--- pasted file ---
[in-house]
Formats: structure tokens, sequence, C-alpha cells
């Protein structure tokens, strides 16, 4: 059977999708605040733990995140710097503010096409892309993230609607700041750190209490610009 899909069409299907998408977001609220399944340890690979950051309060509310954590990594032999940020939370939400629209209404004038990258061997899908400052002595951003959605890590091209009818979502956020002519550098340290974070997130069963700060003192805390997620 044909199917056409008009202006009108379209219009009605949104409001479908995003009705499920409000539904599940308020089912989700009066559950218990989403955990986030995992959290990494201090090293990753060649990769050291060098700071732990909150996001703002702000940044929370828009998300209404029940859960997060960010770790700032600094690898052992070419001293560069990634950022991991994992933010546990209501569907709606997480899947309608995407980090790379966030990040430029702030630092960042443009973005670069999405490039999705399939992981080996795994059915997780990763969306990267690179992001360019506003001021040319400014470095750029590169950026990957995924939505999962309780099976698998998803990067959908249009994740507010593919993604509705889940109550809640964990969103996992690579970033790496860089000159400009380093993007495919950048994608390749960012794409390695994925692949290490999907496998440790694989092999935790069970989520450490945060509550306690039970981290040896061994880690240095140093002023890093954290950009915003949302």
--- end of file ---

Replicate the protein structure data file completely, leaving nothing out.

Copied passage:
[in-house]
Formats: structure tokens, sequence, C-alpha cells
């Protein structure tokens, strides 16, 4: 059977999708605040733990995140710097503010096409892309993230609607700041750190209490610009 899909069409299907998408977001609220399944340890690979950051309060509310954590990594032999940020939370939400629209209404004038990258061997899908400052002595951003959605890590091209009818979502956020002519550098340290974070997130069963700060003192805390997620 044909199917056409008009202006009108379209219009009605949104409001479908995003009705499920409000539904599940308020089912989700009066559950218990989403955990986030995992959290990494201090090293990753060649990769050291060098700071732990909150996001703002702000940044929370828009998300209404029940859960997060960010770790700032600094690898052992070419001293560069990634950022991991994992933010546990209501569907709606997480899947309608995407980090790379966030990040430029702030630092960042443009973005670069999405490039999705399939992981080996795994059915997780990763969306990267690179992001360019506003001021040319400014470095750029590169950026990957995924939505999962309780099976698998998803990067959908249009994740507010593919993604509705889940109550809640964990969103996992690579970033790496860089000159400009380093993007495919950048994608390749960012794409390695994925692949290490999907496998440790694989092999935790069970989520450490945060509550306690039970981290040896061994880690240095140093002023890093954290950009915003949302």